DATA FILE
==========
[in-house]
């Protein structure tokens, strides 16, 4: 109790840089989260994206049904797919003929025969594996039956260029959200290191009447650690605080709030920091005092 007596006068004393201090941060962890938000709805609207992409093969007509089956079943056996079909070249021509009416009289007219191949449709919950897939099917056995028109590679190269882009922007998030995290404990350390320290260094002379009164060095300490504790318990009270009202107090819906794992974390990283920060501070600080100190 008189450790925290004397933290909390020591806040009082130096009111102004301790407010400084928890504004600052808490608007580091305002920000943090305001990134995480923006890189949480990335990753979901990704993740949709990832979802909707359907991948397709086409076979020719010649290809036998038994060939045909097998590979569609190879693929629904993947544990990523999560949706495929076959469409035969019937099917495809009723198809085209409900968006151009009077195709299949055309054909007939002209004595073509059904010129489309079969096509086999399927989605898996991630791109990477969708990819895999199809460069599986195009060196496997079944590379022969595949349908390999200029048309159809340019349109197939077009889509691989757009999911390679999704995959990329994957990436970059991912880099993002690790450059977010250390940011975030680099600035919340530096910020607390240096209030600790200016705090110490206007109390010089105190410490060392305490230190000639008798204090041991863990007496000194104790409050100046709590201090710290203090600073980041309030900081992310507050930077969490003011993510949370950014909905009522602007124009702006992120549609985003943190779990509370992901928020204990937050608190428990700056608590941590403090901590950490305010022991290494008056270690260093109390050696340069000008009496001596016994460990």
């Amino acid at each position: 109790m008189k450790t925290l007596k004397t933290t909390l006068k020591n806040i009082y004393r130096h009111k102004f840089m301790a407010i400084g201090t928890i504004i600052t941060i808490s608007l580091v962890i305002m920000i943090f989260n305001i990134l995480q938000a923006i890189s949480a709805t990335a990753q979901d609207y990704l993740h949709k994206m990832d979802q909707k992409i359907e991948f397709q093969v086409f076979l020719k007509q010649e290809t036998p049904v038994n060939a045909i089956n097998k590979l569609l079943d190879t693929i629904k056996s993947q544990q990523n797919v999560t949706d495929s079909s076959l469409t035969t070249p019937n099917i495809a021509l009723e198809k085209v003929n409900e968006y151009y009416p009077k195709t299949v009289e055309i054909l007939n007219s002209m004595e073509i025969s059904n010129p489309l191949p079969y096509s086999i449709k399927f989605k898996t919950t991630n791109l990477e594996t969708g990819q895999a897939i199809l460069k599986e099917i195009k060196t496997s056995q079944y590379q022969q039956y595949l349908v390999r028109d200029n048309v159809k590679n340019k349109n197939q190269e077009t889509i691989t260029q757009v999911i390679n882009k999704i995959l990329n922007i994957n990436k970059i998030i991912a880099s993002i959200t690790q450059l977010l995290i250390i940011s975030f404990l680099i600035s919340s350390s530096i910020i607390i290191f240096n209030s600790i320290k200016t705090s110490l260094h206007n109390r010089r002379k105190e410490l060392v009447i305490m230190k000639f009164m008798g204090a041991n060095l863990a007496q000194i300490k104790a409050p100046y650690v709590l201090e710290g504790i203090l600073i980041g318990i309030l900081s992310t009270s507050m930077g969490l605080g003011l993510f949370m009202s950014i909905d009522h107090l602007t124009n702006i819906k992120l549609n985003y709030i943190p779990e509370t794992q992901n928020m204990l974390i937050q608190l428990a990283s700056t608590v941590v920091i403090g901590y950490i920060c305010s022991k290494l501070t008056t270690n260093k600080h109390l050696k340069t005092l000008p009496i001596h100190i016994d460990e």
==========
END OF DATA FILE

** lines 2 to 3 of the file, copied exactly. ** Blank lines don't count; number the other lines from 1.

């Protein structure tokens, strides 16, 4: 109790840089989260994206049904797919003929025969594996039956260029959200290191009447650690605080709030920091005092 007596006068004393201090941060962890938000709805609207992409093969007509089956079943056996079909070249021509009416009289007219191949449709919950897939099917056995028109590679190269882009922007998030995290404990350390320290260094002379009164060095300490504790318990009270009202107090819906794992974390990283920060501070600080100190 008189450790925290004397933290909390020591806040009082130096009111102004301790407010400084928890504004600052808490608007580091305002920000943090305001990134995480923006890189949480990335990753979901990704993740949709990832979802909707359907991948397709086409076979020719010649290809036998038994060939045909097998590979569609190879693929629904993947544990990523999560949706495929076959469409035969019937099917495809009723198809085209409900968006151009009077195709299949055309054909007939002209004595073509059904010129489309079969096509086999399927989605898996991630791109990477969708990819895999199809460069599986195009060196496997079944590379022969595949349908390999200029048309159809340019349109197939077009889509691989757009999911390679999704995959990329994957990436970059991912880099993002690790450059977010250390940011975030680099600035919340530096910020607390240096209030600790200016705090110490206007109390010089105190410490060392305490230190000639008798204090041991863990007496000194104790409050100046709590201090710290203090600073980041309030900081992310507050930077969490003011993510949370950014909905009522602007124009702006992120549609985003943190779990509370992901928020204990937050608190428990700056608590941590403090901590950490305010022991290494008056270690260093109390050696340069000008009496001596016994460990």
């Amino acid at each position: 109790m008189k450790t925290l007596k004397t933290t909390l006068k020591n806040i009082y004393r130096h009111k102004f840089m301790a407010i400084g201090t928890i504004i600052t941060i808490s608007l580091v962890i305002m920000i943090f989260n305001i990134l995480q938000a923006i890189s949480a709805t990335a990753q979901d609207y990704l993740h949709k994206m990832d979802q909707k992409i359907e991948f397709q093969v086409f076979l020719k007509q010649e290809t036998p049904v038994n060939a045909i089956n097998k590979l569609l079943d190879t693929i629904k056996s993947q544990q990523n797919v999560t949706d495929s079909s076959l469409t035969t070249p019937n099917i495809a021509l009723e198809k085209v003929n409900e968006y151009y009416p009077k195709t299949v009289e055309i054909l007939n007219s002209m004595e073509i025969s059904n010129p489309l191949p079969y096509s086999i449709k399927f989605k898996t919950t991630n791109l990477e594996t969708g990819q895999a897939i199809l460069k599986e099917i195009k060196t496997s056995q079944y590379q022969q039956y595949l349908v390999r028109d200029n048309v159809k590679n340019k349109n197939q190269e077009t889509i691989t260029q757009v999911i390679n882009k999704i995959l990329n922007i994957n990436k970059i998030i991912a880099s993002i959200t690790q450059l977010l995290i250390i940011s975030f404990l680099i600035s919340s350390s530096i910020i607390i290191f240096n209030s600790i320290k200016t705090s110490l260094h206007n109390r010089r002379k105190e410490l060392v009447i305490m230190k000639f009164m008798g204090a041991n060095l863990a007496q000194i300490k104790a409050p100046y650690v709590l201090e710290g504790i203090l600073i980041g318990i309030l900081s992310t009270s507050m930077g969490l605080g003011l993510f949370m009202s950014i909905d009522h107090l602007t124009n702006i819906k992120l549609n985003y709030i943190p779990e509370t794992q992901n928020m204990l974390i937050q608190l428990a990283s700056t608590v941590v920091i403090g901590y950490i920060c305010s022991k290494l501070t008056t270690n260093k600080h109390l050696k340069t005092l000008p009496i001596h100190i016994d460990e």